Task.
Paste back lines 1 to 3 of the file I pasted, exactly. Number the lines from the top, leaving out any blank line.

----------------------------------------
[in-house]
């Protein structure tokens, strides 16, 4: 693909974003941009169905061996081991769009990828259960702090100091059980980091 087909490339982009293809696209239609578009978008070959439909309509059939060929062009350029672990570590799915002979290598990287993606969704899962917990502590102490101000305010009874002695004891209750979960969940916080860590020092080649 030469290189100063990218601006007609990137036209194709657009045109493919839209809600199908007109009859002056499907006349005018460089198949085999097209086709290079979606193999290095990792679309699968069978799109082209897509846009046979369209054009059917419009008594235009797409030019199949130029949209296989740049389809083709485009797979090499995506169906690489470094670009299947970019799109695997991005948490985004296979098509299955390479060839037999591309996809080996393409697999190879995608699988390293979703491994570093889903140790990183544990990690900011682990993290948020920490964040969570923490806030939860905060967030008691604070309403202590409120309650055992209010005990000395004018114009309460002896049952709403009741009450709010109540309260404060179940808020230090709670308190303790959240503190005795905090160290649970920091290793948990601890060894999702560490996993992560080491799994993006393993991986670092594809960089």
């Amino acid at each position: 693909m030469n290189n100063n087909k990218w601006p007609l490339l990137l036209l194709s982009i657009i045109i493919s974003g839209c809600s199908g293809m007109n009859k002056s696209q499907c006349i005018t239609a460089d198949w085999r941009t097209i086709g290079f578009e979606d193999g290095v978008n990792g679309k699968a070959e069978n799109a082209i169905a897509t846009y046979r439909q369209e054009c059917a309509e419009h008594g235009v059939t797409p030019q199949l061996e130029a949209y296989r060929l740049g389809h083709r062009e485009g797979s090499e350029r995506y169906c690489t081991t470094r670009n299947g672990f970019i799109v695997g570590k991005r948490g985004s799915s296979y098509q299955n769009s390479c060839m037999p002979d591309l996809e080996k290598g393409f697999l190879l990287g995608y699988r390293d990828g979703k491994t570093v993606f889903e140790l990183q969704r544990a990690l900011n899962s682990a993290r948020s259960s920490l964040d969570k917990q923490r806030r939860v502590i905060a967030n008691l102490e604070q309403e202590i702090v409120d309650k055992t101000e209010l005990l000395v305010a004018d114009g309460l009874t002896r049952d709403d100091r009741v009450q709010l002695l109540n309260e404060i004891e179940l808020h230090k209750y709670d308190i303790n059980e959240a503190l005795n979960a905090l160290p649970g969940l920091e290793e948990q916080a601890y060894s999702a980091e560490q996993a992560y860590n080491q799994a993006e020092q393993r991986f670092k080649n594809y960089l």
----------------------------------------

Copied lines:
[in-house]
């Protein structure tokens, strides 16, 4: 693909974003941009169905061996081991769009990828259960702090100091059980980091 087909490339982009293809696209239609578009978008070959439909309509059939060929062009350029672990570590799915002979290598990287993606969704899962917990502590102490101000305010009874002695004891209750979960969940916080860590020092080649 030469290189100063990218601006007609990137036209194709657009045109493919839209809600199908007109009859002056499907006349005018460089198949085999097209086709290079979606193999290095990792679309699968069978799109082209897509846009046979369209054009059917419009008594235009797409030019199949130029949209296989740049389809083709485009797979090499995506169906690489470094670009299947970019799109695997991005948490985004296979098509299955390479060839037999591309996809080996393409697999190879995608699988390293979703491994570093889903140790990183544990990690900011682990993290948020920490964040969570923490806030939860905060967030008691604070309403202590409120309650055992209010005990000395004018114009309460002896049952709403009741009450709010109540309260404060179940808020230090709670308190303790959240503190005795905090160290649970920091290793948990601890060894999702560490996993992560080491799994993006393993991986670092594809960089």
């Amino acid at each position: 693909m030469n290189n100063n087909k990218w601006p007609l490339l990137l036209l194709s982009i657009i045109i493919s974003g839209c809600s199908g293809m007109n009859k002056s696209q499907c006349i005018t239609a460089d198949w085999r941009t097209i086709g290079f578009e979606d193999g290095v978008n990792g679309k699968a070959e069978n799109a082209i169905a897509t846009y046979r439909q369209e054009c059917a309509e419009h008594g235009v059939t797409p030019q199949l061996e130029a949209y296989r060929l740049g389809h083709r062009e485009g797979s090499e350029r995506y169906c690489t081991t470094r670009n299947g672990f970019i799109v695997g570590k991005r948490g985004s799915s296979y098509q299955n769009s390479c060839m037999p002979d591309l996809e080996k290598g393409f697999l190879l990287g995608y699988r390293d990828g979703k491994t570093v993606f889903e140790l990183q969704r544990a990690l900011n899962s682990a993290r948020s259960s920490l964040d969570k917990q923490r806030r939860v502590i905060a967030n008691l102490e604070q309403e202590i702090v409120d309650k055992t101000e209010l005990l000395v305010a004018d114009g309460l009874t002896r049952d709403d100091r009741v009450q709010l002695l109540n309260e404060i004891e179940l808020h230090k209750y709670d308190i303790n059980e959240a503190l005795n979960a905090l160290p649970g969940l920091e290793e948990q916080a601890y060894s999702a980091e560490q996993a992560y860590n080491q799994a993006e020092q393993r991986f670092k080649n594809y960089l």